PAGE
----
To our knowledge, there is no report of the incidence of MRSA-positive wound infections after rhytidectomy. A literature search revealed only 1 published study on the incidence of postoperative surgical site infections after rhytidectomy.14 In a retrospective study performed more than 10 years ago on 6166 consecutive face-lifts, it was found that infections requiring hospitalization occurred in 11 cases (0.18%). None of the cultures were positive for MRSA. Of these 11 cases, 8 had no significant sequelae, and 3 had minor scarring. However, the study was performed was before the development of CA-MRSA.14
In this institutional review board–approved retrospective study, the charts of 780 consecutive patients who underwent rhytidectomy from January 2001 to January 2007 by the senior surgeon (D.B.R.) were reviewed for postoperative wound infections. All patients underwent a deep-plane rhytidectomy along with possible other procedures, including blepharoplasty, browpexy, rhinoplasty, autologous fat transfer, laser resurfacing, and chemical peel. Revision rhytidectomy cases were also included in the study. All surgical procedures were performed in various operating rooms at the same Manhattan-based outpatient surgicenter, New York, New York.
The technique for prevention of infection was as follows: The morning of surgery, all patients showered and washed their hair with chlorhexidine solution. After the induction of anesthesia and before incision, the patients' faces were scrubbed with chlorhexidine and povidone-iodine. Attention was placed along the areas of the face-lift incision, including the hair-bearing scalp 5 cm posterior to the hairline. Sterile towels were then secured around the patient's head to sterilely secure the surgical site. Before incision, 1 g of intravenous cefazolin sodium (Ancef) was administered (clindamycin if the patient was allergic to penicillin). After surgery, all patients were given a 7-day prescription for oral cefadroxil (Duricef). The patients were then seen on postoperative days 1, 5, 8 (suture removal), 21, and 40. During each visit, they were examined for any signs of infection, such as erythema and fluid collection.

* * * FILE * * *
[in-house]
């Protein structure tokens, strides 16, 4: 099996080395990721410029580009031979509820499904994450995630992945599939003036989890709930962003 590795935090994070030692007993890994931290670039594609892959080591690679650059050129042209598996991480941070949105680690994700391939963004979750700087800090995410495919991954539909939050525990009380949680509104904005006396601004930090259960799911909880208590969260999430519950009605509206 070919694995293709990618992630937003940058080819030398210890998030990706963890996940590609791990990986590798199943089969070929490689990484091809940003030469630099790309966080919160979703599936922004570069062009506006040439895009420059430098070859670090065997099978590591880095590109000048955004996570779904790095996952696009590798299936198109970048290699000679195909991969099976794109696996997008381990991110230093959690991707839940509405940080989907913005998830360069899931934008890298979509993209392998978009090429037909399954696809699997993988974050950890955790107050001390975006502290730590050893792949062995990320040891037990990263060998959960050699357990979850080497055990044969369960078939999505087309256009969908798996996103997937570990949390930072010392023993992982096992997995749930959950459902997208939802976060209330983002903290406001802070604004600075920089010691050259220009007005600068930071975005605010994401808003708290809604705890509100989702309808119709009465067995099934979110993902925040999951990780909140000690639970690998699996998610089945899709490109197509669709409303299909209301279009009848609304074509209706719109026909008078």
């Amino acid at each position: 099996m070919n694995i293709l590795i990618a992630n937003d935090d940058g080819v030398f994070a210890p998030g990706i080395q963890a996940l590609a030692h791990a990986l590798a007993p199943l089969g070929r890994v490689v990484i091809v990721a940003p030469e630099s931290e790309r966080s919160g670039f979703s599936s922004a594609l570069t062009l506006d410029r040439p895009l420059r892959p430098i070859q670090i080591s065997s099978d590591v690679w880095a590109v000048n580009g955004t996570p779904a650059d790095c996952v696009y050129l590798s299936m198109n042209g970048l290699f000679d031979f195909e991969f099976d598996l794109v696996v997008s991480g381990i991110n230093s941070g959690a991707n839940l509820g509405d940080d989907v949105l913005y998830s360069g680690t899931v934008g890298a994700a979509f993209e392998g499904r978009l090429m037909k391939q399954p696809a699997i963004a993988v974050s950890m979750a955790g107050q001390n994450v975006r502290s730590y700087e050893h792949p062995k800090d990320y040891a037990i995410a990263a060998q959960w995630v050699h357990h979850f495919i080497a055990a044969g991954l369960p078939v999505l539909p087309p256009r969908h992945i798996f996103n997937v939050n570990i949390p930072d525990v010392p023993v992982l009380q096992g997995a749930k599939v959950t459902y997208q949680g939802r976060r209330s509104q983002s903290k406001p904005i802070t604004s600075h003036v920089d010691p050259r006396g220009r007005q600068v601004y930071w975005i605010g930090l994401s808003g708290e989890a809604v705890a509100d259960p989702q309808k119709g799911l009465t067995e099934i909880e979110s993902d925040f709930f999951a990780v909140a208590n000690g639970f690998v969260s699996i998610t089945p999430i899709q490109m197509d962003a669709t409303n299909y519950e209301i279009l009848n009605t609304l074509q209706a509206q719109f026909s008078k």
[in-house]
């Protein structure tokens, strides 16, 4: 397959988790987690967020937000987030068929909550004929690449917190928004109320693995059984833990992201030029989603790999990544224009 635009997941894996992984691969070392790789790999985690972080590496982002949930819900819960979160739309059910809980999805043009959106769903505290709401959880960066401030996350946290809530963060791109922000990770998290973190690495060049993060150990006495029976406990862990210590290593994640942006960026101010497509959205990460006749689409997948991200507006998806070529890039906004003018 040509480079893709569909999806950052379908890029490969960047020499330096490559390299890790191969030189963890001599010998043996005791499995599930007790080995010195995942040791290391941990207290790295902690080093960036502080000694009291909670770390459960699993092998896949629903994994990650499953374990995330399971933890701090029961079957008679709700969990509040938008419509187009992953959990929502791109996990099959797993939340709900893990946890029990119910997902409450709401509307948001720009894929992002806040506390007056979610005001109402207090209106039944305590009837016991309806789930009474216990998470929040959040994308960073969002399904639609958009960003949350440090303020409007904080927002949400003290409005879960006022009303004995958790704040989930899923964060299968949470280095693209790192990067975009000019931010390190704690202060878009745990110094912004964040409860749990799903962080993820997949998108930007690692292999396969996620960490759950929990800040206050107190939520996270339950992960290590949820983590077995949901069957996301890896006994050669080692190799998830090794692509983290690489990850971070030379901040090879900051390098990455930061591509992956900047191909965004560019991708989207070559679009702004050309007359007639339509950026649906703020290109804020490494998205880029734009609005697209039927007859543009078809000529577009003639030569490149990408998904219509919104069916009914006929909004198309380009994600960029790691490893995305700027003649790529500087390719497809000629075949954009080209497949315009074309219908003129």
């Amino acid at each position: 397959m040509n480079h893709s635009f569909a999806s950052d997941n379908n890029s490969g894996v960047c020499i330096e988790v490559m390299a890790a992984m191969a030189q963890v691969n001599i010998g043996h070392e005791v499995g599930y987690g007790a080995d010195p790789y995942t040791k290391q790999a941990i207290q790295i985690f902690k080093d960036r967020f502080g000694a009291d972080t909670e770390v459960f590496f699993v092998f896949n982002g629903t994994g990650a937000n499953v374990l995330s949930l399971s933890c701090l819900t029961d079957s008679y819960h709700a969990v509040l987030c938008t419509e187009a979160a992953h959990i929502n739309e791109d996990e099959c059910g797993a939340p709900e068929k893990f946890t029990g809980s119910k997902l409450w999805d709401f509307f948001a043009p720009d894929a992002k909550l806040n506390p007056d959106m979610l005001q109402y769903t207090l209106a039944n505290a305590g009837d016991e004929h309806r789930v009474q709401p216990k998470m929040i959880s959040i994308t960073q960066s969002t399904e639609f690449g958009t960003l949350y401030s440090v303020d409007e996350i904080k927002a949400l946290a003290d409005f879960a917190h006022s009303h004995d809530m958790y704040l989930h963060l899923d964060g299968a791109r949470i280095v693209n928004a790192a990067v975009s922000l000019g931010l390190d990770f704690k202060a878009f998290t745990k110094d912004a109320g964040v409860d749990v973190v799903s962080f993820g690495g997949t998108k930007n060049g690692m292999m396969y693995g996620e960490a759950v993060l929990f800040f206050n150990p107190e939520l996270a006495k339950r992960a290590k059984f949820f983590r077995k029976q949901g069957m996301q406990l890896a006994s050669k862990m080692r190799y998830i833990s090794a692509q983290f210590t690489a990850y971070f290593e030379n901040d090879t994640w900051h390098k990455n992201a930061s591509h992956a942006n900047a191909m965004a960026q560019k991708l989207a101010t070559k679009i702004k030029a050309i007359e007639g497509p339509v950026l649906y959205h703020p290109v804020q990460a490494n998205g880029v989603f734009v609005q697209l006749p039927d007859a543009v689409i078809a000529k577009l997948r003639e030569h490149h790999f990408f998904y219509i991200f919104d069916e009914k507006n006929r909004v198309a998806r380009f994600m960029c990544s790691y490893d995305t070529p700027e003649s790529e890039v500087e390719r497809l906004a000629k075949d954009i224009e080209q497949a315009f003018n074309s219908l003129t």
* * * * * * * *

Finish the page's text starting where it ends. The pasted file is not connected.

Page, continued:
Of 780 patients who underwent deep-plane face-lift surgery, 4 developed postoperative wound infections with cultures that were positive for MRSA. One other patient developed a wound infection that yielded anaerobic skin flora. Therefore, the overall infection rate was 0.6%. The overall MRSA-positive infection rate was 0.5%. Of the 5 patients with infections, 2 (0.3%) required hospital admission for intravenous antibiotic therapy. Both patients had MRSA-positive cultures. All infections occurred in the year 2006, with 3 patients experiencing infection in the last 4 months of the year.